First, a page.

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How much would you pay for a modular smartphone? Google’s Project Ara aims for $50

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So if you weren’t impressed by the phones that debuted this week at Mobile World Congress, there’s hope yet you might be happy. What if you could create your own smartphone instead of buying a cookie cutter model designed to sell to millions around the world? Your new phone would truly be your phone as you could pick different pieces, each with a function of your choice, and piece them together in a single handset. Google’s Project Ara is exactly that solution.

The effort was actually started by Motorola(s goog) and is similar to earlier projects started by Modu and Phonebloks. Google has agreed to sell Motorola to Lenovo for $2.91 billion but Project Ara is staying with Google’s Advanced Technology and Projects group, also known as ATAP.

project ara modules

The Google ATAP team opened up to Time’s Harry McCracken this week, providing a closer look at the concept and suggesting that Google hopes to hit a $50 price point for Ara. That’s aggressive considering the bill of materials in today’s basic Android phones. The components in the Moto G, for example, are estimated to cost $123 and that’s a pretty low- to mid-range handset. Granted Google is hoping to have an actual Ara product on the market in about a year, so component costs will surely drop.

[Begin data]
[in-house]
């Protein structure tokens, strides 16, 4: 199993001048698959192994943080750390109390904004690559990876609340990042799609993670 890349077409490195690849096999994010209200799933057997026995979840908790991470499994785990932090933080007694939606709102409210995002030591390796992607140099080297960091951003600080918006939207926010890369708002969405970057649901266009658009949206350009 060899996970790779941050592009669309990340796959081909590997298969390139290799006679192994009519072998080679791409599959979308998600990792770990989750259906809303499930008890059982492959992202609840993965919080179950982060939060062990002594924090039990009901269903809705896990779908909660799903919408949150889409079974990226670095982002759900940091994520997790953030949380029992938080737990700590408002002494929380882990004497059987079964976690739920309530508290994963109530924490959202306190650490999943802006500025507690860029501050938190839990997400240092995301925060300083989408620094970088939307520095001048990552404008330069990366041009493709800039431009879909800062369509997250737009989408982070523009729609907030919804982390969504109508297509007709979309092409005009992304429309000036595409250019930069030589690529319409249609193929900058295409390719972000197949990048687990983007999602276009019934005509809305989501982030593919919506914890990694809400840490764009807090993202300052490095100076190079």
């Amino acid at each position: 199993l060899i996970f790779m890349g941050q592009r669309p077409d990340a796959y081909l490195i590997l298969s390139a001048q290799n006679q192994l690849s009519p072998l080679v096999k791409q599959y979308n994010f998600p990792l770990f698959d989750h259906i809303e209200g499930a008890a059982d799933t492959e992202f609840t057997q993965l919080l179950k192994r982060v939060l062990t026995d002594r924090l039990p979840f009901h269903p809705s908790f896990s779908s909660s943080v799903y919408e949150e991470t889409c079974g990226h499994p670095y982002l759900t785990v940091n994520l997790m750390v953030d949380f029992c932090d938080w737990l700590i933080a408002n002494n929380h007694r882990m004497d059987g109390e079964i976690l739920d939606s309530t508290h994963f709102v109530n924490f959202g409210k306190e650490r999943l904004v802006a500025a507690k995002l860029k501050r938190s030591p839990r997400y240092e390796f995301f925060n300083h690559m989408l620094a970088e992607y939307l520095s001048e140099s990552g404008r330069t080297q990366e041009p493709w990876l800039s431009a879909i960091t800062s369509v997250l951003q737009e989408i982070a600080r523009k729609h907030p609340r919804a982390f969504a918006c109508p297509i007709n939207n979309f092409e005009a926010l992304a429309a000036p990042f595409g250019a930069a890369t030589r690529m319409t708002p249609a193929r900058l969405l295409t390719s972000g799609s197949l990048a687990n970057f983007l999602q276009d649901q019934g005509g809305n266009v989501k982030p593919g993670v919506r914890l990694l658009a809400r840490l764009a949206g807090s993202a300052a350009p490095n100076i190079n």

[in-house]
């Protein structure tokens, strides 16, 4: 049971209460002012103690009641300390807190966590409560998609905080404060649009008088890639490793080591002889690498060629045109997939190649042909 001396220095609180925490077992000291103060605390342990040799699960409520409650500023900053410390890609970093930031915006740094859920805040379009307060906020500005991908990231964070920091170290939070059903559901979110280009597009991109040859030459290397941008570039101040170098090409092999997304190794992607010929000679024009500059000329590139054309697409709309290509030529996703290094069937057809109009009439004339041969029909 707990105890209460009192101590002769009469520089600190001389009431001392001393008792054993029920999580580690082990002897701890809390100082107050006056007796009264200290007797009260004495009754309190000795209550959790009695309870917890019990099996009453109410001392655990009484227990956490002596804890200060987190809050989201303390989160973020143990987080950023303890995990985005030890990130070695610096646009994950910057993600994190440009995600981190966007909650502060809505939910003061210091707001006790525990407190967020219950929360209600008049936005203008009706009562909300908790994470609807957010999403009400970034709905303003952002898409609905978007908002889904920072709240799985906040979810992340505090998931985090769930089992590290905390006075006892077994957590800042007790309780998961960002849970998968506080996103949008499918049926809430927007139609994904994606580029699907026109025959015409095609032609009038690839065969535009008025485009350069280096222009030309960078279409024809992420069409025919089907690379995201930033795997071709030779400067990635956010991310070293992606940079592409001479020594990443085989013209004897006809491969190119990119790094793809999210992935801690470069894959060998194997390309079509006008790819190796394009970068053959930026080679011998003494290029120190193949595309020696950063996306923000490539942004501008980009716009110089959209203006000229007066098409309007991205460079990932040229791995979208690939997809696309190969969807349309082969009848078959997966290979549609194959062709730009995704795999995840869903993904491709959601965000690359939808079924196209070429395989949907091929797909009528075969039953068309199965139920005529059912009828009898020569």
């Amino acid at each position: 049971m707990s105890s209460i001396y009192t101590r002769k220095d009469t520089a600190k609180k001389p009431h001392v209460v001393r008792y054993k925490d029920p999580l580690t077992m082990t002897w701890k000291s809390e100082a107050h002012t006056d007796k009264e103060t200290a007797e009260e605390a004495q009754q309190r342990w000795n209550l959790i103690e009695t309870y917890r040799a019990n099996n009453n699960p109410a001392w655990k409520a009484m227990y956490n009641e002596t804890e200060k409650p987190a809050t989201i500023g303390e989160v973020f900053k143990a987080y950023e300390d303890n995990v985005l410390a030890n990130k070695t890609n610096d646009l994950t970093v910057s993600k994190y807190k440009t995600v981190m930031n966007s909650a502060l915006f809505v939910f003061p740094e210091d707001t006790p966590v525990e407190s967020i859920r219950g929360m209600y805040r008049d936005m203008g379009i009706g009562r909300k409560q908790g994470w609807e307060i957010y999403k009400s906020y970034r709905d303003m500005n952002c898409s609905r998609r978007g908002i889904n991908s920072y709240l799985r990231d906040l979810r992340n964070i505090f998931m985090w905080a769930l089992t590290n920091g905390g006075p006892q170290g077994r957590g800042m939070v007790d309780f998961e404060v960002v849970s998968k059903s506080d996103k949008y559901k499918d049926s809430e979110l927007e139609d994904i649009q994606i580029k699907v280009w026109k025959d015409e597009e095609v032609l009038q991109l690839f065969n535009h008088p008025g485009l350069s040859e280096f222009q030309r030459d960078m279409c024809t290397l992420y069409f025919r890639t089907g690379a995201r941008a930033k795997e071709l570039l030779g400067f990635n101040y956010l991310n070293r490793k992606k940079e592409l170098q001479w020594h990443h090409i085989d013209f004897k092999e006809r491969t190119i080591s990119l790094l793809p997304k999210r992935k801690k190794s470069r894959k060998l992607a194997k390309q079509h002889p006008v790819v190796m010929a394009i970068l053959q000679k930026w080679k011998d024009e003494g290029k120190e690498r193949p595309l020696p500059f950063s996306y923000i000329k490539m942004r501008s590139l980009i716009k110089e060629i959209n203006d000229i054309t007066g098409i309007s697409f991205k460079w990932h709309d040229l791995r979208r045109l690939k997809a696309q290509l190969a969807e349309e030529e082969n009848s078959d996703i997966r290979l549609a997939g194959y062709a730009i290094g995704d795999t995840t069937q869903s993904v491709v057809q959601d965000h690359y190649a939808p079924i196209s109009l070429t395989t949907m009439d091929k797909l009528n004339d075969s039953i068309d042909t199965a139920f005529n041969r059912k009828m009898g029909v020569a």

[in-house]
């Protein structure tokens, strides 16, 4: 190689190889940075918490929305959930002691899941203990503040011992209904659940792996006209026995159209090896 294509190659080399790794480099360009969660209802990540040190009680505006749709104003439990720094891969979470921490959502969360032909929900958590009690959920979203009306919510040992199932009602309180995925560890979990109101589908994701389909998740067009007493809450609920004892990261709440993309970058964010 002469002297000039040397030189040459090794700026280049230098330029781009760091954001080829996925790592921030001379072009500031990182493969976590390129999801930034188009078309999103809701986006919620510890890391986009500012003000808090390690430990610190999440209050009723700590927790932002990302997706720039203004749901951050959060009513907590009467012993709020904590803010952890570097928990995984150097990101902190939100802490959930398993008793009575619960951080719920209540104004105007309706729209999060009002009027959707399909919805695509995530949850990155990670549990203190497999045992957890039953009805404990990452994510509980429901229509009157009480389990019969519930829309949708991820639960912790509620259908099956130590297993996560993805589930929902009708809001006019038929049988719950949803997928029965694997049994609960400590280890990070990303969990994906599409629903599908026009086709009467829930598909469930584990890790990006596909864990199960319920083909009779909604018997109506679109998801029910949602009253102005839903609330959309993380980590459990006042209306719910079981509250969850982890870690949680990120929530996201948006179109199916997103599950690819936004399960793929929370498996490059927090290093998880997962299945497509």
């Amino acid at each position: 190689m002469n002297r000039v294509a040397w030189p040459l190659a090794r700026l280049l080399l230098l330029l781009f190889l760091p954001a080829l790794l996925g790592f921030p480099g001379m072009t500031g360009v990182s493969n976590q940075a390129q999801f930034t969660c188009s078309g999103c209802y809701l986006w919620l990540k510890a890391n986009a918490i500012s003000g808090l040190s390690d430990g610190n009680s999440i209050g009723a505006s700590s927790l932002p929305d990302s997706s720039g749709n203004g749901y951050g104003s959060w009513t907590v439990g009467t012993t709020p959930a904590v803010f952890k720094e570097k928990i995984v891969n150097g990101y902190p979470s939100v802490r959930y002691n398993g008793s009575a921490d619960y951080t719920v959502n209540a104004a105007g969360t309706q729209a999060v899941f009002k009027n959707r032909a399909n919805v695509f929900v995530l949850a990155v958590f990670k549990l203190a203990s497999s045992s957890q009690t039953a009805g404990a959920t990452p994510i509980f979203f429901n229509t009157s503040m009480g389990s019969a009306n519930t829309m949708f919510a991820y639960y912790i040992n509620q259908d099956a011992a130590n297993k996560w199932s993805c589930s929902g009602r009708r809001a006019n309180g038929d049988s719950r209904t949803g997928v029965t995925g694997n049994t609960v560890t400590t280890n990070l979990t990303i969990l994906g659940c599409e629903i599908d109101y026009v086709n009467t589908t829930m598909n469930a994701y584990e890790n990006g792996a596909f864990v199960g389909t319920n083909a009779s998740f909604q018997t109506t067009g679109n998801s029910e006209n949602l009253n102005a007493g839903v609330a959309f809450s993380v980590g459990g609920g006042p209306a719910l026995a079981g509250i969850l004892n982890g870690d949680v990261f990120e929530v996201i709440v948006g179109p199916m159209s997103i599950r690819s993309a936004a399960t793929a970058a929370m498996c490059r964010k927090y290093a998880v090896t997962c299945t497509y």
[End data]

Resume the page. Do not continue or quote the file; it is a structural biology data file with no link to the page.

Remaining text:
Even so, how good of an experience can a $50 phone built with modular components actually be? Don’t expect a high-resolution display at that price, for starters, and you may also be looking at a phone with a slower 2G or 3G mobile broadband connection. Google says for $50 it may not even have a mobile broadband connection, opting for a less-expensive Wi-Fi radio. I can see some potential here in emerging markets that have limited or no broadband infrastructure, but outside of those areas, you’ll have to pay more.

That has me wondering: How much would I pay for a modular phone that I’d actually be happy to use?

Moto X front top

Well, I can live with a 720p display — I already do with my Moto X — and if I had to go back to a 3G connection, I suppose I could do that as well. Dropping down to a lower camera sensor would be tough and I certainly wouldn’t want a cheaper, small battery. Every little component boost over a $50 basic price is going to add up pretty quickly here. In fact, to get the phone I want with all of the features and functions that would make me happy, I wonder: Would I end up paying more for such customization ability?

Don’t misunderstand me: I think there’s merit to Project Ara and other similar efforts. Aside from aiming for a truly low-cost device that could help connect more people to the mobile web, there are other benefits. If one particular part of your modular phone breaks — the display is a perfect example — it could be more cost-effective to swap out that single part. And instead of buying a whole new phone every 12 to 24 months just to get a few new features, it might be more feasible to swap in a faster processor, more memory or a higher resolution display.